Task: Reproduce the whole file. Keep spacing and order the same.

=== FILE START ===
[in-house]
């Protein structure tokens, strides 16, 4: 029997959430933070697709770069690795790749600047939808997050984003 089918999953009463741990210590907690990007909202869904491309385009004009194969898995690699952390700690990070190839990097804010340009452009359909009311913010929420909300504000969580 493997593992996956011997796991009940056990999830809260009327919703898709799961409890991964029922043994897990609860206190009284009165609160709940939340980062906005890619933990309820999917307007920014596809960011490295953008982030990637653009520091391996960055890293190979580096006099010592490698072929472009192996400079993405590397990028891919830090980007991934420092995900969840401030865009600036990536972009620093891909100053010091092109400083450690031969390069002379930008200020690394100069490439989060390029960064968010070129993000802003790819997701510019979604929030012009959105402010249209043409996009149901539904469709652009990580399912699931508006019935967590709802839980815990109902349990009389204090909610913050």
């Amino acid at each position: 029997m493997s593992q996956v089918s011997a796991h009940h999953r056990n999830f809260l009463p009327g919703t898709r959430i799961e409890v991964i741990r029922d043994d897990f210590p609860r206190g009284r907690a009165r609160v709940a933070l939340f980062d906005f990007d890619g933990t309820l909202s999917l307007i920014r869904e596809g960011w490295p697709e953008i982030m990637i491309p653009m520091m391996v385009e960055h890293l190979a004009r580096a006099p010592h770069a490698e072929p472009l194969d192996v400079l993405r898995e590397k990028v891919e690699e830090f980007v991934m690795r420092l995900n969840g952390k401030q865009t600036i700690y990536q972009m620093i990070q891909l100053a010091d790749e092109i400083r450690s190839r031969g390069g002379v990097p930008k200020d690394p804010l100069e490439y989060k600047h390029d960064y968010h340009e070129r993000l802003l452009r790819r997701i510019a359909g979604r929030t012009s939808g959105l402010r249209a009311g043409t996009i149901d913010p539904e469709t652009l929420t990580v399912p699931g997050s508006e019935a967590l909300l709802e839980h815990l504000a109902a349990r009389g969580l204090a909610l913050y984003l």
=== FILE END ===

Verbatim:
[in-house]
């Protein structure tokens, strides 16, 4: 029997959430933070697709770069690795790749600047939808997050984003 089918999953009463741990210590907690990007909202869904491309385009004009194969898995690699952390700690990070190839990097804010340009452009359909009311913010929420909300504000969580 493997593992996956011997796991009940056990999830809260009327919703898709799961409890991964029922043994897990609860206190009284009165609160709940939340980062906005890619933990309820999917307007920014596809960011490295953008982030990637653009520091391996960055890293190979580096006099010592490698072929472009192996400079993405590397990028891919830090980007991934420092995900969840401030865009600036990536972009620093891909100053010091092109400083450690031969390069002379930008200020690394100069490439989060390029960064968010070129993000802003790819997701510019979604929030012009959105402010249209043409996009149901539904469709652009990580399912699931508006019935967590709802839980815990109902349990009389204090909610913050």
């Amino acid at each position: 029997m493997s593992q996956v089918s011997a796991h009940h999953r056990n999830f809260l009463p009327g919703t898709r959430i799961e409890v991964i741990r029922d043994d897990f210590p609860r206190g009284r907690a009165r609160v709940a933070l939340f980062d906005f990007d890619g933990t309820l909202s999917l307007i920014r869904e596809g960011w490295p697709e953008i982030m990637i491309p653009m520091m391996v385009e960055h890293l190979a004009r580096a006099p010592h770069a490698e072929p472009l194969d192996v400079l993405r898995e590397k990028v891919e690699e830090f980007v991934m690795r420092l995900n969840g952390k401030q865009t600036i700690y990536q972009m620093i990070q891909l100053a010091d790749e092109i400083r450690s190839r031969g390069g002379v990097p930008k200020d690394p804010l100069e490439y989060k600047h390029d960064y968010h340009e070129r993000l802003l452009r790819r997701i510019a359909g979604r929030t012009s939808g959105l402010r249209a009311g043409t996009i149901d913010p539904e469709t652009l929420t990580v399912p699931g997050s508006e019935a967590l909300l709802e839980h815990l504000a109902a349990r009389g969580l204090a909610l913050y984003l």